EEOC Rules That Title VII Prohibits Discrimination Based on Sexual Orientation

In a 3-2 decision published on Thursday, July 16, 2015, the U.S. Equal Employment Opportunity Commission (“EEOC”) concluded that intentional discrimination against an employee based on their sexual orientation is sex discrimination- an act strictly prohibited under Title VII of the Civil Rights Act of 1964. “Discrimination on the basis of sexual orientation is premised … Continue Reading

Oregon’s New “Ban the Box” Law Prohibits Criminal History Questions on Employment Applications

It’s been an active legislative session in Oregon this year regarding laws affecting the state’s employers.  Hot on the heels of enacting laws relating to paid sick leave, noncompete agreements, and employee privacy on social media, Governor Kate Brown also recently signed into law House Bill 3025.  That law will make it illegal for most employers to … Continue Reading

Oregon Enacts State-Wide Paid Employee Sick Leave Which (Mostly) Replaces Local Ordinances in Portland and Eugene

Governor Kate Brown signed into law the new Oregon Paid Sick Leave (“OPSL”) law enacted by the Legislature on June 12. The new law becomes effective January 1, 2016. Oregon is the fourth state to enact a state-wide paid sick leave law after Massachusetts, Connecticut, and California. The text of the OPSL is available here. … Continue Reading

It’s Coming: Overtime Pay for More Workers

Coming to a store or restaurant near you soon!  Supervisors will get overtime! “Too many Americans are working long days for less pay than they deserve.” —President Obama on overtime pay http://t.co/Y4yThJ1K2g — Barack Obama (@BarackObama) June 30, 2015 To be exempt from minimum wage and overtime requirements, currently a worker must perform certain duties … Continue Reading

Oregon Legislature to Employers: Stay Out of Employees’ Personal Social Media Accounts!

As we noted a while ago, Oregon recently joined the growing number of states that prohibit an employer from demanding access to an employee’s personal social media account. An Oregon employer may not require an employee or applicant to disclose her username, password, or “other means of authentication that provides access to a personal social … Continue Reading

Colorado Supreme Court Upholds Firing of Medical Marijuana User

The Colorado Supreme Court ruled today in a 6-0 decision that Colorado’s “lawful activities statute,” which provides protections to employees who engage in lawful off-duty conduct, only applies to conduct that is lawful under both state and federal law. The Court’s decision in Coats v. Dish Network, which can be accessed here, involved a quadriplegic … Continue Reading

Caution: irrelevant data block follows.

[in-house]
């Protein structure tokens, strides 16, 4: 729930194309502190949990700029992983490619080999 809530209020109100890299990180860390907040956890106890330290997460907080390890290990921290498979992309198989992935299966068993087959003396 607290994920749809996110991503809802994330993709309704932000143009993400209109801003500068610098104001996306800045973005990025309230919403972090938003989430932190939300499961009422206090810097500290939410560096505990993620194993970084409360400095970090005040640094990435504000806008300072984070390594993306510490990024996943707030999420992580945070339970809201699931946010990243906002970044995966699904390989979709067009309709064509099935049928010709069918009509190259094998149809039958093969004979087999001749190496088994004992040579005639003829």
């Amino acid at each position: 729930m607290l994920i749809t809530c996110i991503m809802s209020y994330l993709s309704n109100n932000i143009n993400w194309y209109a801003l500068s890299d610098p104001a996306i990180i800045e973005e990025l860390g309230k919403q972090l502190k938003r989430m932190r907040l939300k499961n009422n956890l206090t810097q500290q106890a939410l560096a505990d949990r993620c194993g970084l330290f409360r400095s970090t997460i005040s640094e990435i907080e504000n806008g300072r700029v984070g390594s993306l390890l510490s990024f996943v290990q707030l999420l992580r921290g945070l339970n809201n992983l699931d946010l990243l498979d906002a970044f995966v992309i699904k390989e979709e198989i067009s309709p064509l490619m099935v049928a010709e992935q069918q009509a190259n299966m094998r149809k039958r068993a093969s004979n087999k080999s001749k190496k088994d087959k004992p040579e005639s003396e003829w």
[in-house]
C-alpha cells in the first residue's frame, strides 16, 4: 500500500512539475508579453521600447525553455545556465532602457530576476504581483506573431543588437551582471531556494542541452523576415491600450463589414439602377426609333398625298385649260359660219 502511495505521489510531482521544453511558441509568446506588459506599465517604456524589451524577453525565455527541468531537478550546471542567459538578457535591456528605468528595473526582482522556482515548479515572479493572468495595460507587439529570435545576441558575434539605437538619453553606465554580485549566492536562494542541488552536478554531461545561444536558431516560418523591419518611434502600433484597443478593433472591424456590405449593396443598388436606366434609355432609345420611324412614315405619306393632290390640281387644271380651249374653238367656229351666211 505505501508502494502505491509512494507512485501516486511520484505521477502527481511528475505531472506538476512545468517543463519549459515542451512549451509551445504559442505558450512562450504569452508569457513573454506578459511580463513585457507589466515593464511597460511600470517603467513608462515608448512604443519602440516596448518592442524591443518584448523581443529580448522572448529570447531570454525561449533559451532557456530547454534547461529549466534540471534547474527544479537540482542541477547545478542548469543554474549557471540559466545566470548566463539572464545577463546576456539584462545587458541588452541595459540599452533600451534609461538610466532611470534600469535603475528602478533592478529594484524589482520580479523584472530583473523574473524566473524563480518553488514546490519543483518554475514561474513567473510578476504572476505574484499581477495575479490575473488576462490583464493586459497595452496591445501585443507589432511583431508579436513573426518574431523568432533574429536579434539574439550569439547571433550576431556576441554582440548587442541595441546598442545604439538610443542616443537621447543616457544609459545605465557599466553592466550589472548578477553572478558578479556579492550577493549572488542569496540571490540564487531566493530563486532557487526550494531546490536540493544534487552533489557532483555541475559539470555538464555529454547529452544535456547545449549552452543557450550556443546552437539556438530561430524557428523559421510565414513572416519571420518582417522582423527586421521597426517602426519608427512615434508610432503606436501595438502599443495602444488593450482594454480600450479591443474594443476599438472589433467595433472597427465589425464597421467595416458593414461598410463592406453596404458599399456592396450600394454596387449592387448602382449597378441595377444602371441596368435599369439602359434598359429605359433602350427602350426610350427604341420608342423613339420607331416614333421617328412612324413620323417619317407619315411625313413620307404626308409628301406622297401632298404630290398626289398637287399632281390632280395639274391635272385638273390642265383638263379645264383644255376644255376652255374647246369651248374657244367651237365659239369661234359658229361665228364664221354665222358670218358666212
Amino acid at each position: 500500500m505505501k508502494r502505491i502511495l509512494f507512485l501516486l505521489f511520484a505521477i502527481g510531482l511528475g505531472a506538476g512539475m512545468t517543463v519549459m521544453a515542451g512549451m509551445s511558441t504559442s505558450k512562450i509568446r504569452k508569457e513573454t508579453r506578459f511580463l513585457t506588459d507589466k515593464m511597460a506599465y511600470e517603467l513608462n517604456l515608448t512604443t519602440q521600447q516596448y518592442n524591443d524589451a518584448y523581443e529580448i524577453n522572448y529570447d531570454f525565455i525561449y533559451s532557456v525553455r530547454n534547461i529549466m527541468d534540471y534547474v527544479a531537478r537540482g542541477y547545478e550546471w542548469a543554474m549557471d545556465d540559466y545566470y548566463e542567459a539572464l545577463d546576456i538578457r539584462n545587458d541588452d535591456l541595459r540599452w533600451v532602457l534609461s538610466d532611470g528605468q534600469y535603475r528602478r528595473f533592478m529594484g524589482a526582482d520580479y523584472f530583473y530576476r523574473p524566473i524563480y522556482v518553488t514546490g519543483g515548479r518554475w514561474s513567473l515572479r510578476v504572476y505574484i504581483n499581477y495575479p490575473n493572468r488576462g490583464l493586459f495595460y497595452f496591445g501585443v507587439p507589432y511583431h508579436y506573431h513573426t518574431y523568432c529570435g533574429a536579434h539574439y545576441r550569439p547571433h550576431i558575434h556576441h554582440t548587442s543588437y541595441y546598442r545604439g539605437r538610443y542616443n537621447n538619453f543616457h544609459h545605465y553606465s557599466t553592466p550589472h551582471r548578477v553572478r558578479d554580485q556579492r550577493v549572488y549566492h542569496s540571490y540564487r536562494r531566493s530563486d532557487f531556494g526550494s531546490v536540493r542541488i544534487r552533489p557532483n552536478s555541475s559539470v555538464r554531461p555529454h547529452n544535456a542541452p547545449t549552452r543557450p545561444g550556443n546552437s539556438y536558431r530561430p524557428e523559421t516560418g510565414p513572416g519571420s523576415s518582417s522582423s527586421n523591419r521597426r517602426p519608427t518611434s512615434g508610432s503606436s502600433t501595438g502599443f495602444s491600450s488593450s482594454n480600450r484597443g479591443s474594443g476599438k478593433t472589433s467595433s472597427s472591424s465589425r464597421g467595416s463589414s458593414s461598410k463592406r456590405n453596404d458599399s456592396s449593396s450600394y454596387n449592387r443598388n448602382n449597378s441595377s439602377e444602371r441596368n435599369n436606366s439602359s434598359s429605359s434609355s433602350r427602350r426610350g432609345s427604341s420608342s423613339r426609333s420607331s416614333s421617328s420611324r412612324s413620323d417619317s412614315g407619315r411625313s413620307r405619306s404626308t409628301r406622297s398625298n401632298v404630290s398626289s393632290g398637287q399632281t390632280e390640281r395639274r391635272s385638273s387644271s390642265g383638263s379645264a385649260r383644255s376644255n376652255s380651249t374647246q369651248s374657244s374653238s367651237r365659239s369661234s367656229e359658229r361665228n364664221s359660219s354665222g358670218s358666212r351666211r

San Francisco Is About to Begin Enforcing the Retail Workers Bill of Rights – Are You in Compliance?

On July 3, 2015, the San Francisco Retail Workers Bill of Rights becomes operative. This ordinance creates major changes for many companies doing business in San Francisco. Employers Affected The law applies to “formula retail” businesses with (a) 20 or more locations worldwide, and (b) 20 or more employees in San Francisco, as well as … Continue Reading

Are You Ready to be Ambushed? NLRB’s New “Quickie Election” Rules Become Effective

As we have previously reported here and here, the National Labor Relations Board’s (“NLRB”) new rules governing union representation elections go into effect today, April 14, 2015. Congress passed a resolution disapproving the new “quickie” or “ambush” rules, but President Obama vetoed it. While lawsuits have been filed in Texas and the District of Columbia … Continue Reading

Utah Legislators Make History, Pass LGBT Antidiscrimination/Religious Freedom Bill

Utah legislators made national headlines last night when they approved a bill providing antidiscrimination protections to LGBT employees coupled with protections for religious expression in the workplace. Titled the Utah Antidiscrimination and Religious Freedom Act (the “Act”), the bill received support from across Utah’s political spectrum, including the Church of Jesus Christ of Latter-Day Saints, the … Continue Reading

Video Interview: Discussing California’s Paid Sick Leave with LXBN TV

My colleague Bryan Hawkins recently discussed California’s new paid sick leave law with Colin O’Keefe of LXBN. You can catch the interview on the clip below. As Bryan noted in his original post, California is the second state in the nation (after Connecticut) to enact a state-wide law requiring most employers to provide paid sick leave to employees, marking the latest … Continue Reading